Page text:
(NEW YORK) -- A new report out Thursday called the Annual Report to the Nation on the Status of Cancer says overall cancer death rates have dropped by an average of 1.6 percent per year from 2003 to 2007. The report added that the rate of new cancers in the U.S. has dropped by nearly one percent per year.
Researchers say the declines are part of a trend that began in the 1990s. While lung cancer death rates in men started to decline over a decade ago, the researchers noted this is the first time a drop has been observed for lung cancer death rates in women.
Lynn Ries, a health statistician at the U.S. National Cancer Institute and a co-author of the report, attributes the drop of death rates for women with lung cancer to women quitting smoking.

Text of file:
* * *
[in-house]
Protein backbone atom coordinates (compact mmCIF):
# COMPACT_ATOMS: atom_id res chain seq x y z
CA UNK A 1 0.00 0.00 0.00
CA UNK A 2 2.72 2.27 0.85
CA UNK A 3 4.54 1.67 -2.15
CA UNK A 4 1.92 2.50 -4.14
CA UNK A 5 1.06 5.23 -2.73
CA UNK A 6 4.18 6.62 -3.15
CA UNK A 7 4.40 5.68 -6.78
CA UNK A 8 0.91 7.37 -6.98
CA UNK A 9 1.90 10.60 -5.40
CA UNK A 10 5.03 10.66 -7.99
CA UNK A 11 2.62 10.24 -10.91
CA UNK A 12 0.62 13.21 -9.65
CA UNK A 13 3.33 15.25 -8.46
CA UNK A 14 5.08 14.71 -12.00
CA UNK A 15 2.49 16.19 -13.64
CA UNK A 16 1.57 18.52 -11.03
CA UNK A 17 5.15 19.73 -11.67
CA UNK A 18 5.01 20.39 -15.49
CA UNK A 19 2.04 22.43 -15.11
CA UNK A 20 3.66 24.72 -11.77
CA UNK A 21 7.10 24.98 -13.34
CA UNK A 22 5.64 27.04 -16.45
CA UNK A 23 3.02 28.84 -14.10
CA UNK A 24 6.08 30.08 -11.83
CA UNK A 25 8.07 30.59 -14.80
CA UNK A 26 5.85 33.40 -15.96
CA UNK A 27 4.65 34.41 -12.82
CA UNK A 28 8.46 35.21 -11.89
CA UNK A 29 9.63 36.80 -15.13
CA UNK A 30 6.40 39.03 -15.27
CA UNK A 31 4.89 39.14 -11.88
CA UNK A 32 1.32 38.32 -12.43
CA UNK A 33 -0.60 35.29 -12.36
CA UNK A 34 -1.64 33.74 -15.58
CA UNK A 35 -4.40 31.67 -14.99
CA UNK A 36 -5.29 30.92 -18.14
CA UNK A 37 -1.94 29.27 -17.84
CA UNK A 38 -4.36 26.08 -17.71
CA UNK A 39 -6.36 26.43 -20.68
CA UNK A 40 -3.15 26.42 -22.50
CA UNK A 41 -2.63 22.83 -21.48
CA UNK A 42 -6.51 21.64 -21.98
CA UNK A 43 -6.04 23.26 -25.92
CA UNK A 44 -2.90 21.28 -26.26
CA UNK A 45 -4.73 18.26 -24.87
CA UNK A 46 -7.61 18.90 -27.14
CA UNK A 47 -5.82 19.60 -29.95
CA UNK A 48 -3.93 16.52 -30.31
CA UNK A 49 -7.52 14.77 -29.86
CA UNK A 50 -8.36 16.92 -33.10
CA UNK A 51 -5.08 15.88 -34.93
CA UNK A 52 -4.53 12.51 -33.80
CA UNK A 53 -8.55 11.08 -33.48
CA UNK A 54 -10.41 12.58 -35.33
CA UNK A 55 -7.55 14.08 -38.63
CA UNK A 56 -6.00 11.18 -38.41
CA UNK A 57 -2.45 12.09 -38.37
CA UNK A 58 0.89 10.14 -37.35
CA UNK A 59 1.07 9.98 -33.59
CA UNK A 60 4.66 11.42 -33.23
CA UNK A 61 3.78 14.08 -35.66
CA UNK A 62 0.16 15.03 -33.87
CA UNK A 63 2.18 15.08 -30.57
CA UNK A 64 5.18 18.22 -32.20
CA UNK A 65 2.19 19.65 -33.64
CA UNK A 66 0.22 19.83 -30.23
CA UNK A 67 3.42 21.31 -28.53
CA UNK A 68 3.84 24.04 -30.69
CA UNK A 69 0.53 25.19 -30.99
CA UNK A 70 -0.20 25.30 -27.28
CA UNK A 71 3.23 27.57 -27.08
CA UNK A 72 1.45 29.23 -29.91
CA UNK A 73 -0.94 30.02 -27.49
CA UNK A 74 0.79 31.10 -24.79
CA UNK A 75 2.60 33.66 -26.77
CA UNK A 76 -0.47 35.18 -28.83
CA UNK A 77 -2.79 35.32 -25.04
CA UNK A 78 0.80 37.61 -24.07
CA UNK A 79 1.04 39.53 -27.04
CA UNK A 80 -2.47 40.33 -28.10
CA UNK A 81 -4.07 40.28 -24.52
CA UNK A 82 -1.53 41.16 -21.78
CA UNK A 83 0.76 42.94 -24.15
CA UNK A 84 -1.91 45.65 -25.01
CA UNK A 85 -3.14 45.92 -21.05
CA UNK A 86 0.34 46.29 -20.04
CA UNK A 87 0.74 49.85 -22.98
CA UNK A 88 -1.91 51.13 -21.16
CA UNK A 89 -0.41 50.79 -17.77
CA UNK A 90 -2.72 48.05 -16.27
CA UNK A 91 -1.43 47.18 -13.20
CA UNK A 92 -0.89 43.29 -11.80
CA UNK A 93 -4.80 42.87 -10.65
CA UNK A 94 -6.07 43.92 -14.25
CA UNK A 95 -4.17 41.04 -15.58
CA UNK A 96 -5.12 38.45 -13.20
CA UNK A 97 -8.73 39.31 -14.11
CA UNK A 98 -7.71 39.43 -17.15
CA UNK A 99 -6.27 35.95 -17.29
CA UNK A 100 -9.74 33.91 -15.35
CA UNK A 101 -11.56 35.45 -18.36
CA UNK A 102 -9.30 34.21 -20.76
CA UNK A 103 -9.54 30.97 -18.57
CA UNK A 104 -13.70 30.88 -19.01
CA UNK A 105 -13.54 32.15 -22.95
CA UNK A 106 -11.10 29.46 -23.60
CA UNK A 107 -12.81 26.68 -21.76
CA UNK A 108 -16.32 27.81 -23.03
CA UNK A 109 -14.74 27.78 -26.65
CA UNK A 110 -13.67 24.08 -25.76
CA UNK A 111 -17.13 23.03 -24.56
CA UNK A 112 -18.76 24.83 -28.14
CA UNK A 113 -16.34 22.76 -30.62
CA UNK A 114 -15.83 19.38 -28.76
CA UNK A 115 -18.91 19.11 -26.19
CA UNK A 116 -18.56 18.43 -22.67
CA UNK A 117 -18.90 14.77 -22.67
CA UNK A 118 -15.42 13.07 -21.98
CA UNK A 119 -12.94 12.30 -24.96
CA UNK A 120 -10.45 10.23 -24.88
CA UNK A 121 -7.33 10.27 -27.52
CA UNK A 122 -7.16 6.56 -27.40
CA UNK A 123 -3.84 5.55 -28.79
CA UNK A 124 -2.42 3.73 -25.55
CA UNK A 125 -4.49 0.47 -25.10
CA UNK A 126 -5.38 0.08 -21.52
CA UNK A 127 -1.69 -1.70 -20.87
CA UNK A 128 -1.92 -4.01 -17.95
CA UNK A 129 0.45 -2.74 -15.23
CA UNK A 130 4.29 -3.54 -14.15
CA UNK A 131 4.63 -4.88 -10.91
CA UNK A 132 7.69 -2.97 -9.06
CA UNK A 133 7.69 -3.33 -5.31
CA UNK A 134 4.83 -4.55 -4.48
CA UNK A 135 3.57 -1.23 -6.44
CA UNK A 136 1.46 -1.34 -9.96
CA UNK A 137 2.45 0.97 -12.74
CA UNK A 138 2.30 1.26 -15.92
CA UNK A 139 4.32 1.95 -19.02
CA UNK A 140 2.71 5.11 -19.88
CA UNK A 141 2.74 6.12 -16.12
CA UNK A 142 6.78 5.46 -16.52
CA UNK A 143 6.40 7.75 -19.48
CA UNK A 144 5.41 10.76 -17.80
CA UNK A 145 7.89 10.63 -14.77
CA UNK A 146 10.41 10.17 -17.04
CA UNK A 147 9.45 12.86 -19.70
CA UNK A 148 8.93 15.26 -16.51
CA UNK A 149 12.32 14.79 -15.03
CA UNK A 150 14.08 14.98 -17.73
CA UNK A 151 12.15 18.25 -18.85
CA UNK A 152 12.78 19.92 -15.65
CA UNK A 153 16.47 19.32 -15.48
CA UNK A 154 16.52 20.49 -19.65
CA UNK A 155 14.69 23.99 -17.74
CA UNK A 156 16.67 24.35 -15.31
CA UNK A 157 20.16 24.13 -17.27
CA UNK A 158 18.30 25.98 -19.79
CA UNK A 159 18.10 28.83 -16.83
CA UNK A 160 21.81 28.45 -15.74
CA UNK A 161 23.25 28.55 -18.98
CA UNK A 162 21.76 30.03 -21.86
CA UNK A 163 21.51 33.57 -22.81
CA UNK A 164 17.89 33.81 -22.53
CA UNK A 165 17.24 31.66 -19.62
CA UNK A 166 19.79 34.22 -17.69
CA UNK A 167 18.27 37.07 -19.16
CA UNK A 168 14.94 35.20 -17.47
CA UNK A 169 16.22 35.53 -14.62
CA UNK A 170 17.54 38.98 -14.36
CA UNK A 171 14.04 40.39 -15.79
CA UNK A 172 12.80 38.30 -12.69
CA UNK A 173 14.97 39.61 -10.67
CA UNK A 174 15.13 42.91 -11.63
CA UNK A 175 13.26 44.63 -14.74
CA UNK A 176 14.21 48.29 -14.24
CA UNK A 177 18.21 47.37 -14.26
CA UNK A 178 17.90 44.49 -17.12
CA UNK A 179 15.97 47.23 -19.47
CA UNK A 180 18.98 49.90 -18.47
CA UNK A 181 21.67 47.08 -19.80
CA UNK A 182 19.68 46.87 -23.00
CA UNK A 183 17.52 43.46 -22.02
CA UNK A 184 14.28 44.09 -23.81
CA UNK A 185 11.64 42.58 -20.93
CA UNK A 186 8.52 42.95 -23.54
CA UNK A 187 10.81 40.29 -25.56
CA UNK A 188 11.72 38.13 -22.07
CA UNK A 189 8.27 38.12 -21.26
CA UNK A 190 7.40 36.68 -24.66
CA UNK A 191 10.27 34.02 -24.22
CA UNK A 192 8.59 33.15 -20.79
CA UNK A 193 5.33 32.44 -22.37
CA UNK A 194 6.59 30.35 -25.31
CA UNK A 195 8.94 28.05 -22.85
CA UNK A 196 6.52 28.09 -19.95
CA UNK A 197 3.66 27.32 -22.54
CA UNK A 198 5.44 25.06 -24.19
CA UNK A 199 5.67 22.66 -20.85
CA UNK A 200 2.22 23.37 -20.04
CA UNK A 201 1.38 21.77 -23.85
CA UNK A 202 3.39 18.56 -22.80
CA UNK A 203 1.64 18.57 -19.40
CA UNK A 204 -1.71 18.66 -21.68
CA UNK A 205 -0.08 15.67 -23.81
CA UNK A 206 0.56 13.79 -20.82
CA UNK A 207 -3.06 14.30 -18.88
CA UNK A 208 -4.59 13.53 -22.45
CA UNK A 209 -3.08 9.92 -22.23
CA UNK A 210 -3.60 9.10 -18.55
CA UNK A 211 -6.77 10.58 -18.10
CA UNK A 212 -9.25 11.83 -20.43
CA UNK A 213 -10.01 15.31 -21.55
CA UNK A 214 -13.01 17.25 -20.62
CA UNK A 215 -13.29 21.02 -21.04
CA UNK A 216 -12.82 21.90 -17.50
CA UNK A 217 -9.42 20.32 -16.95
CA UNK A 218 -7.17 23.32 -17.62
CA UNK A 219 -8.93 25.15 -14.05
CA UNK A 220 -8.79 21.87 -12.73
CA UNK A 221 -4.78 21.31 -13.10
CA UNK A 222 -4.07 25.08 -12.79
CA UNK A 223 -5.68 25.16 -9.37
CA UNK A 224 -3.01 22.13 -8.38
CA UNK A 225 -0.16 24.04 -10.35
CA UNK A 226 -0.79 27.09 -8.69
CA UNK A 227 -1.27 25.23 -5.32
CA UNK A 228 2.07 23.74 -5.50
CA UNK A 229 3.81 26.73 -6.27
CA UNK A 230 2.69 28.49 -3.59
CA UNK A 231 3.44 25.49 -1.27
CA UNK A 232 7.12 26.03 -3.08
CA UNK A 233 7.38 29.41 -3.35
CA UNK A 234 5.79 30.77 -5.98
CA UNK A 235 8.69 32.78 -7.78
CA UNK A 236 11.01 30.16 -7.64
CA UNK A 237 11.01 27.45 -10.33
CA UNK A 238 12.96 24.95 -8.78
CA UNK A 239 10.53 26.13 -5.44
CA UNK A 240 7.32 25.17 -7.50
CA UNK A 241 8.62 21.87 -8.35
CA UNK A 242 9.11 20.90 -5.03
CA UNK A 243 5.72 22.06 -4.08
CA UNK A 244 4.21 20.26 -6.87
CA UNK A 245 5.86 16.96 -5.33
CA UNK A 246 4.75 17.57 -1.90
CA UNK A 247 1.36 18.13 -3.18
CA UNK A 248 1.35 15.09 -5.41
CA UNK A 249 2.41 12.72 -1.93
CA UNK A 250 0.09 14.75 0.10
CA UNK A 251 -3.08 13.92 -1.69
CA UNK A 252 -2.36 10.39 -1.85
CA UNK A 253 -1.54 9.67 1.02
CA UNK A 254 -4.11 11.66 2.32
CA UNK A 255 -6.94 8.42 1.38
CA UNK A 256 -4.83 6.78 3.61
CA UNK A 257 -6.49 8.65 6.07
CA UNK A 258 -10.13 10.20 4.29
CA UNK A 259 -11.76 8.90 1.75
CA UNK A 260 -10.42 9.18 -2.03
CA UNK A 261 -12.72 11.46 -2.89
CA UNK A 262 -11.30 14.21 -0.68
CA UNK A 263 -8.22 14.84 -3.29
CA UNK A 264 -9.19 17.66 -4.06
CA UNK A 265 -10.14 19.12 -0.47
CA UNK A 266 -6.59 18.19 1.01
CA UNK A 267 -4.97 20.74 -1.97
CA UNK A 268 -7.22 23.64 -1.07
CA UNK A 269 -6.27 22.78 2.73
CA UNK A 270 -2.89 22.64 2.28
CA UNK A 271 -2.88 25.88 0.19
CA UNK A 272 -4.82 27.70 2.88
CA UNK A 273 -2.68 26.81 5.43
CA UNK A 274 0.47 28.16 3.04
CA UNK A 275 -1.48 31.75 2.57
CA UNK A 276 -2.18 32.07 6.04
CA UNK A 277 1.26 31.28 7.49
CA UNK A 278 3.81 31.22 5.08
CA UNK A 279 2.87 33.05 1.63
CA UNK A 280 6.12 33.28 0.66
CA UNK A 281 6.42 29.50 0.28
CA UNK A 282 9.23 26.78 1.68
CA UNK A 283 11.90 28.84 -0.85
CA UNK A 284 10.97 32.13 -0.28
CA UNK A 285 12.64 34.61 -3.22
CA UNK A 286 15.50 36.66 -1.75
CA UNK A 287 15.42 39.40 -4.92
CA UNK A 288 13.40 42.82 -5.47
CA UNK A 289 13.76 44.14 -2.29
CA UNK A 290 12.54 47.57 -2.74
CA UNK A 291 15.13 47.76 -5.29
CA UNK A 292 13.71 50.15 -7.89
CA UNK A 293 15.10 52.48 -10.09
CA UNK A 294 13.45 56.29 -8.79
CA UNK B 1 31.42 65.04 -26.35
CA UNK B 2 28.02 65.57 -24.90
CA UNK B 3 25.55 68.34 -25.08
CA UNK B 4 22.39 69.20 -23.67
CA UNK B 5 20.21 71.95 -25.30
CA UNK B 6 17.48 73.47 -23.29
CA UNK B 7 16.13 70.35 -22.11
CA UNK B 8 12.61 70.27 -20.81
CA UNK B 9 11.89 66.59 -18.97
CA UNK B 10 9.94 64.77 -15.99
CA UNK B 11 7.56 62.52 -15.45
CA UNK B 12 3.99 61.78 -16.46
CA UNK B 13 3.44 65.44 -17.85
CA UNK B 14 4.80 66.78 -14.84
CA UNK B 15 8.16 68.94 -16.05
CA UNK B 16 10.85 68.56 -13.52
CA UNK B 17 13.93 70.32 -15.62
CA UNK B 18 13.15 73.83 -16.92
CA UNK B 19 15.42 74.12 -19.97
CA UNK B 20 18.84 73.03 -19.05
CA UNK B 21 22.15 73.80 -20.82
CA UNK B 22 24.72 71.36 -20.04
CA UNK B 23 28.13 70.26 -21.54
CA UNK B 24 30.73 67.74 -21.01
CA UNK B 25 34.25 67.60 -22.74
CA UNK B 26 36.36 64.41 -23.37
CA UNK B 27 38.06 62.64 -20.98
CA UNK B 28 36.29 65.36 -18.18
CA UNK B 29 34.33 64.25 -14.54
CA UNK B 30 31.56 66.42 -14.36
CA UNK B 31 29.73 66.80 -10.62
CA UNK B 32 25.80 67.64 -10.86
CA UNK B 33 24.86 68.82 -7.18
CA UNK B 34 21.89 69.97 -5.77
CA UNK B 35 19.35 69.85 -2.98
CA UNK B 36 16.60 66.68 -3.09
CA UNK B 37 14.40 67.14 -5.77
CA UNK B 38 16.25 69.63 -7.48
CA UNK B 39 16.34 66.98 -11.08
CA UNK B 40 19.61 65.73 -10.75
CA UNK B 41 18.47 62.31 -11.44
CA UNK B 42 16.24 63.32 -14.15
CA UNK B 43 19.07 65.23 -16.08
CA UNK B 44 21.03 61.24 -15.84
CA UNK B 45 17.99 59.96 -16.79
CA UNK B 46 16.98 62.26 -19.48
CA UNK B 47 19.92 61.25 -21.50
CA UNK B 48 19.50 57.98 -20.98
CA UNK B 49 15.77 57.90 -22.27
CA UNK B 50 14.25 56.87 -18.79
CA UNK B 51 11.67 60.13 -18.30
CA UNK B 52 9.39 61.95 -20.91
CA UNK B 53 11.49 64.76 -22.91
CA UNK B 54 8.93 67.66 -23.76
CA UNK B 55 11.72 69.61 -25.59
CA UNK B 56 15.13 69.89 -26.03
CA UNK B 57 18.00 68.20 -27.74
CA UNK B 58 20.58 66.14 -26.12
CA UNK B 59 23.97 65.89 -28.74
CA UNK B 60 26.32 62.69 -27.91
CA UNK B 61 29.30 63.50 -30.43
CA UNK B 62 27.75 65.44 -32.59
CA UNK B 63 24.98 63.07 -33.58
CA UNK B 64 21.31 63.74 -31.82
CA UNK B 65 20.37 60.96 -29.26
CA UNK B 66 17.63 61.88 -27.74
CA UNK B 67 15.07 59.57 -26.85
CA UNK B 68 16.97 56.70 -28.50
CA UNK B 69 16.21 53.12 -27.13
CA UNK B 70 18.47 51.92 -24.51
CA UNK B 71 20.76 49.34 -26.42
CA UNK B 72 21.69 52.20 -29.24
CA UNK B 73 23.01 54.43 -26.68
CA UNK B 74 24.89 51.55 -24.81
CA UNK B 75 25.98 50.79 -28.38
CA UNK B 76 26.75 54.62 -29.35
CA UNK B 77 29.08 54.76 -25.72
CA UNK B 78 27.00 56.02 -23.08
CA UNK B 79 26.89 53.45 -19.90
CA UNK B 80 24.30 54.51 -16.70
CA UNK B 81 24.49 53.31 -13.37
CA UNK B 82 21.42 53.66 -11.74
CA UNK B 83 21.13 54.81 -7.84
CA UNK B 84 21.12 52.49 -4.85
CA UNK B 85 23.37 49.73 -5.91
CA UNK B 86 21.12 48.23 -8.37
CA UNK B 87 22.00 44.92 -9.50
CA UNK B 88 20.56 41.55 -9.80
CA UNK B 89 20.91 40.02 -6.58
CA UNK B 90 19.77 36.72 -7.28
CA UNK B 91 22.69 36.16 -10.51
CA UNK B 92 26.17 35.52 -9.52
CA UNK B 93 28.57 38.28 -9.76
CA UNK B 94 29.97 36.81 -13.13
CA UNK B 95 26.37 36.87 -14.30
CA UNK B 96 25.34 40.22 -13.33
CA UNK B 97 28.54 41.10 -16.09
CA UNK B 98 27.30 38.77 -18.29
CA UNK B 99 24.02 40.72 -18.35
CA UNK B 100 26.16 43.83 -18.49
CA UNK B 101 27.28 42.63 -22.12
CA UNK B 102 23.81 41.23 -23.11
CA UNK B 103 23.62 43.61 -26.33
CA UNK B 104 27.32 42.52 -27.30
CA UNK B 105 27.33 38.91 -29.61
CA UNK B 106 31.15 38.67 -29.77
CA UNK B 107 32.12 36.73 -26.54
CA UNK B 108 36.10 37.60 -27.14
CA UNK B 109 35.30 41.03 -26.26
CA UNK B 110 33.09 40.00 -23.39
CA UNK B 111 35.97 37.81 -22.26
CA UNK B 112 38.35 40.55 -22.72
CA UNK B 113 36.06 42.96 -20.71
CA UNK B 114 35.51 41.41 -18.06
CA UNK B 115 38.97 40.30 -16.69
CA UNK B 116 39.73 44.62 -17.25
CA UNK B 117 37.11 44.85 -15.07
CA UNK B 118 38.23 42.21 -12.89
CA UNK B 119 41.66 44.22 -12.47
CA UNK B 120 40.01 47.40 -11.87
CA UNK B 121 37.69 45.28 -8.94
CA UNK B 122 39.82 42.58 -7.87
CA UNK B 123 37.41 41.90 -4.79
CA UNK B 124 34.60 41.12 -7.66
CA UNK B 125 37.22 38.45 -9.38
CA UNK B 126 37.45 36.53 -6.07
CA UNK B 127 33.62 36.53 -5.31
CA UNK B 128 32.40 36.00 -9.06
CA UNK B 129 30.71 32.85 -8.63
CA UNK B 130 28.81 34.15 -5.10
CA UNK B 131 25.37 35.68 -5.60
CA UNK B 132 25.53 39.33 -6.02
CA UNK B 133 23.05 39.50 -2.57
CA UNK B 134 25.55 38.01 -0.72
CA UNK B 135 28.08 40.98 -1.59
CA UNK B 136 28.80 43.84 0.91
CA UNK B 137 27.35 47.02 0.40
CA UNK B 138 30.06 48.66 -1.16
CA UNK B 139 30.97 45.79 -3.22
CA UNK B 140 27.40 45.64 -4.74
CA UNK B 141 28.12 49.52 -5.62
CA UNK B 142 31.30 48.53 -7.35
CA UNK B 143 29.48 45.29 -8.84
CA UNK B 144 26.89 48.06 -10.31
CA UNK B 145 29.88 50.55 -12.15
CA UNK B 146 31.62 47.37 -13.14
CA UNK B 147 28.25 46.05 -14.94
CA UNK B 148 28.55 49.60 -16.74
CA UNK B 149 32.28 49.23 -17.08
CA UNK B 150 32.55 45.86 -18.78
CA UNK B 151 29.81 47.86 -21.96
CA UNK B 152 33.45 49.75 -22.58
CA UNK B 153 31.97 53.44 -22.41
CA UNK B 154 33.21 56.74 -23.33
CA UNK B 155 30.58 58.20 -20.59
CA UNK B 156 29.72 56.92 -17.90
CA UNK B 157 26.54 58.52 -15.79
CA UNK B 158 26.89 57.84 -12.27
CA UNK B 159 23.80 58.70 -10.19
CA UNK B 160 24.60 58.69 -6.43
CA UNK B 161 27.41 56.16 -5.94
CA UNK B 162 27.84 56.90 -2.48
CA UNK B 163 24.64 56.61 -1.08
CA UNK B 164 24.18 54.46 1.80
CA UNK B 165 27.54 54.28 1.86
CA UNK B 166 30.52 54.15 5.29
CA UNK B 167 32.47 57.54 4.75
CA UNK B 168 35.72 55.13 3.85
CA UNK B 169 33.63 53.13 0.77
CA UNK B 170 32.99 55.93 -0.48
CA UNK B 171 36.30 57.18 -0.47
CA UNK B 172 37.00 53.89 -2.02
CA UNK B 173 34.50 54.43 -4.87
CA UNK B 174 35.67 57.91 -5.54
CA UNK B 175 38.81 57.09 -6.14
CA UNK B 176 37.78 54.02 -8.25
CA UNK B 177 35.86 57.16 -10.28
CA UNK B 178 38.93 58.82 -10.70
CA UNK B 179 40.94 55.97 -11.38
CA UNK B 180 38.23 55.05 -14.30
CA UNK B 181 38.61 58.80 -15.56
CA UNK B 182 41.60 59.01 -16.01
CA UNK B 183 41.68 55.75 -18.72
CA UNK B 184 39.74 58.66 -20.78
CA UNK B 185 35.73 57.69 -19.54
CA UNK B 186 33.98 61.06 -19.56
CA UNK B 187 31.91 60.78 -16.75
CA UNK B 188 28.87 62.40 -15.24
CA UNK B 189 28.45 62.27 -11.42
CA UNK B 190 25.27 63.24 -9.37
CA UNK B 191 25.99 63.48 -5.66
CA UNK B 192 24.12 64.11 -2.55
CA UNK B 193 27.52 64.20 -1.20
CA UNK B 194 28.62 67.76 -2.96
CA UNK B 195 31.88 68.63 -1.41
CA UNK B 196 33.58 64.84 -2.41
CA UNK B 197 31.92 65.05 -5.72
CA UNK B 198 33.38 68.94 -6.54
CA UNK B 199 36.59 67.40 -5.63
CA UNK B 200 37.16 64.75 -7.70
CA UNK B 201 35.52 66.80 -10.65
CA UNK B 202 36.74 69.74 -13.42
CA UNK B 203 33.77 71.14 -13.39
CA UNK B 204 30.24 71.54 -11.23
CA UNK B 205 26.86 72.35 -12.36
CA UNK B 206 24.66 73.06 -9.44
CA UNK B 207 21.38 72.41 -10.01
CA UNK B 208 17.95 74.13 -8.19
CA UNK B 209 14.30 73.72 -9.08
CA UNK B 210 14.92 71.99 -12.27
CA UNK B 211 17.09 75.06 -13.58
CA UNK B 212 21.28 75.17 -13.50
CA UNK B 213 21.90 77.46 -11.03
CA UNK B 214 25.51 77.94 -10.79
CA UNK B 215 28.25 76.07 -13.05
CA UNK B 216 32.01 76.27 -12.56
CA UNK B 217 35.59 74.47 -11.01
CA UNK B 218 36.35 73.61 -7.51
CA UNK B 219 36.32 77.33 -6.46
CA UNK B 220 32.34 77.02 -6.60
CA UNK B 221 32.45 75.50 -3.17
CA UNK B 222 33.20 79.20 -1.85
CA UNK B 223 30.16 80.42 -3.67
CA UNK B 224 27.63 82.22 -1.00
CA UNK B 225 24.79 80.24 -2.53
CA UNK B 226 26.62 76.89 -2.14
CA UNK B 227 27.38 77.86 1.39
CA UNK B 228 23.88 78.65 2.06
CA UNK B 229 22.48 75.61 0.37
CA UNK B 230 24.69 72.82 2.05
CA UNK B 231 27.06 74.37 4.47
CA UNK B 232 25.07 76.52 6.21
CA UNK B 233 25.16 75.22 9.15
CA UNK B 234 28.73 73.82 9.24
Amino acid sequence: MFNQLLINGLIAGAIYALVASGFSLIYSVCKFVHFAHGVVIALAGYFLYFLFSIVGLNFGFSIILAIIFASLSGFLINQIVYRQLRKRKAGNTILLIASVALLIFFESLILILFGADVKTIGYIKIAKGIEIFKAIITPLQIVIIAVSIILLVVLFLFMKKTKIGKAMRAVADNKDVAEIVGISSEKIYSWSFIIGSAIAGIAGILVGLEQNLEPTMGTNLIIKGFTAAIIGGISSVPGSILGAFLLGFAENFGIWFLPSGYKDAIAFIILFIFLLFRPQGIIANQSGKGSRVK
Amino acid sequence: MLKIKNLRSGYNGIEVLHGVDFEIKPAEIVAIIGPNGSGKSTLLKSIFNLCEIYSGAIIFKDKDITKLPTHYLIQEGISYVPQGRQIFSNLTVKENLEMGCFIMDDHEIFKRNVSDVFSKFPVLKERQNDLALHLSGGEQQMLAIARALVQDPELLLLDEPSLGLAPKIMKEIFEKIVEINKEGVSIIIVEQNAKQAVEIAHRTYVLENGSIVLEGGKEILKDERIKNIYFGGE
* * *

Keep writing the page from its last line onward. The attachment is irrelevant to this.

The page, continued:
"Women started smoking a lot later than men, so the peak in the mortality rate occurred a lot later," she said.
A combined effort of the North American Association of Central Cancer Registries, the U.S. National Cancer Institute, the U.S. Centers for Disease Control and Prevention and the American Cancer Society, the report is published in the online edition of the Journal of the National Cancer Institute.
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